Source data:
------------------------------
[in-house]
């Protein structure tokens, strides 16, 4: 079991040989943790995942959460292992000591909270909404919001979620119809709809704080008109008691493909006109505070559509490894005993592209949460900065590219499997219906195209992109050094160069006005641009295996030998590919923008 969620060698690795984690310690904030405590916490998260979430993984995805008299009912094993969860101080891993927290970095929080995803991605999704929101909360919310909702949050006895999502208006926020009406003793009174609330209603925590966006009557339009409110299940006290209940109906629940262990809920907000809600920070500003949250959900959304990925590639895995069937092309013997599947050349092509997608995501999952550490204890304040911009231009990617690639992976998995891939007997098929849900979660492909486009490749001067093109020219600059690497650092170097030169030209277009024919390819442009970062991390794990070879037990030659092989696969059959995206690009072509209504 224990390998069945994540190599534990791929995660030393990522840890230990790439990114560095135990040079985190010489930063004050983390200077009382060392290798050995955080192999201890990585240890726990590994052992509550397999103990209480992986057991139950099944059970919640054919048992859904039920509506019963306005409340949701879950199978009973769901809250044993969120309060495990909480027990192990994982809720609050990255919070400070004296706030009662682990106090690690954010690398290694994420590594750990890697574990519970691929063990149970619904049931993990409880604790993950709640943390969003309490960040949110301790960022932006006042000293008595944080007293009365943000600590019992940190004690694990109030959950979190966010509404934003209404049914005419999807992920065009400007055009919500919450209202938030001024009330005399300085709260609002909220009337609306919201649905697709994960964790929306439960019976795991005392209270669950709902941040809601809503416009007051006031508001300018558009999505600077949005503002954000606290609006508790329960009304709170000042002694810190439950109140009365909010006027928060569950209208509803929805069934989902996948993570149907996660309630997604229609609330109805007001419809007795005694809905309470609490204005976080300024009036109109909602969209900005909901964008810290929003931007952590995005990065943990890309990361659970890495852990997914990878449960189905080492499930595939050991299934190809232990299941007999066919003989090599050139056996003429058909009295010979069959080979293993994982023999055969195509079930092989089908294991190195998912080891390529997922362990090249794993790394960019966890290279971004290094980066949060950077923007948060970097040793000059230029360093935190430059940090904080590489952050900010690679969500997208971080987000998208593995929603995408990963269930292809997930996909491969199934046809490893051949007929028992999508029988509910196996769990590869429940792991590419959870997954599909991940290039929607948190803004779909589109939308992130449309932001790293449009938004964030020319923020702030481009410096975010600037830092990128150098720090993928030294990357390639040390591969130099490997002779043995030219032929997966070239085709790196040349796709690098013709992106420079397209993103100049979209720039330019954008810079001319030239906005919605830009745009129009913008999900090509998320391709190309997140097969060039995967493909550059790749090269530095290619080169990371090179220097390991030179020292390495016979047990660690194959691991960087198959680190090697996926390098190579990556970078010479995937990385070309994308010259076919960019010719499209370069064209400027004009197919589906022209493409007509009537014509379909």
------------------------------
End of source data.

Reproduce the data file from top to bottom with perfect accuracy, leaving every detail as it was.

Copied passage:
[in-house]
């Protein structure tokens, strides 16, 4: 079991040989943790995942959460292992000591909270909404919001979620119809709809704080008109008691493909006109505070559509490894005993592209949460900065590219499997219906195209992109050094160069006005641009295996030998590919923008 969620060698690795984690310690904030405590916490998260979430993984995805008299009912094993969860101080891993927290970095929080995803991605999704929101909360919310909702949050006895999502208006926020009406003793009174609330209603925590966006009557339009409110299940006290209940109906629940262990809920907000809600920070500003949250959900959304990925590639895995069937092309013997599947050349092509997608995501999952550490204890304040911009231009990617690639992976998995891939007997098929849900979660492909486009490749001067093109020219600059690497650092170097030169030209277009024919390819442009970062991390794990070879037990030659092989696969059959995206690009072509209504 224990390998069945994540190599534990791929995660030393990522840890230990790439990114560095135990040079985190010489930063004050983390200077009382060392290798050995955080192999201890990585240890726990590994052992509550397999103990209480992986057991139950099944059970919640054919048992859904039920509506019963306005409340949701879950199978009973769901809250044993969120309060495990909480027990192990994982809720609050990255919070400070004296706030009662682990106090690690954010690398290694994420590594750990890697574990519970691929063990149970619904049931993990409880604790993950709640943390969003309490960040949110301790960022932006006042000293008595944080007293009365943000600590019992940190004690694990109030959950979190966010509404934003209404049914005419999807992920065009400007055009919500919450209202938030001024009330005399300085709260609002909220009337609306919201649905697709994960964790929306439960019976795991005392209270669950709902941040809601809503416009007051006031508001300018558009999505600077949005503002954000606290609006508790329960009304709170000042002694810190439950109140009365909010006027928060569950209208509803929805069934989902996948993570149907996660309630997604229609609330109805007001419809007795005694809905309470609490204005976080300024009036109109909602969209900005909901964008810290929003931007952590995005990065943990890309990361659970890495852990997914990878449960189905080492499930595939050991299934190809232990299941007999066919003989090599050139056996003429058909009295010979069959080979293993994982023999055969195509079930092989089908294991190195998912080891390529997922362990090249794993790394960019966890290279971004290094980066949060950077923007948060970097040793000059230029360093935190430059940090904080590489952050900010690679969500997208971080987000998208593995929603995408990963269930292809997930996909491969199934046809490893051949007929028992999508029988509910196996769990590869429940792991590419959870997954599909991940290039929607948190803004779909589109939308992130449309932001790293449009938004964030020319923020702030481009410096975010600037830092990128150098720090993928030294990357390639040390591969130099490997002779043995030219032929997966070239085709790196040349796709690098013709992106420079397209993103100049979209720039330019954008810079001319030239906005919605830009745009129009913008999900090509998320391709190309997140097969060039995967493909550059790749090269530095290619080169990371090179220097390991030179020292390495016979047990660690194959691991960087198959680190090697996926390098190579990556970078010479995937990385070309994308010259076919960019010719499209370069064209400027004009197919589906022209493409007509009537014509379909």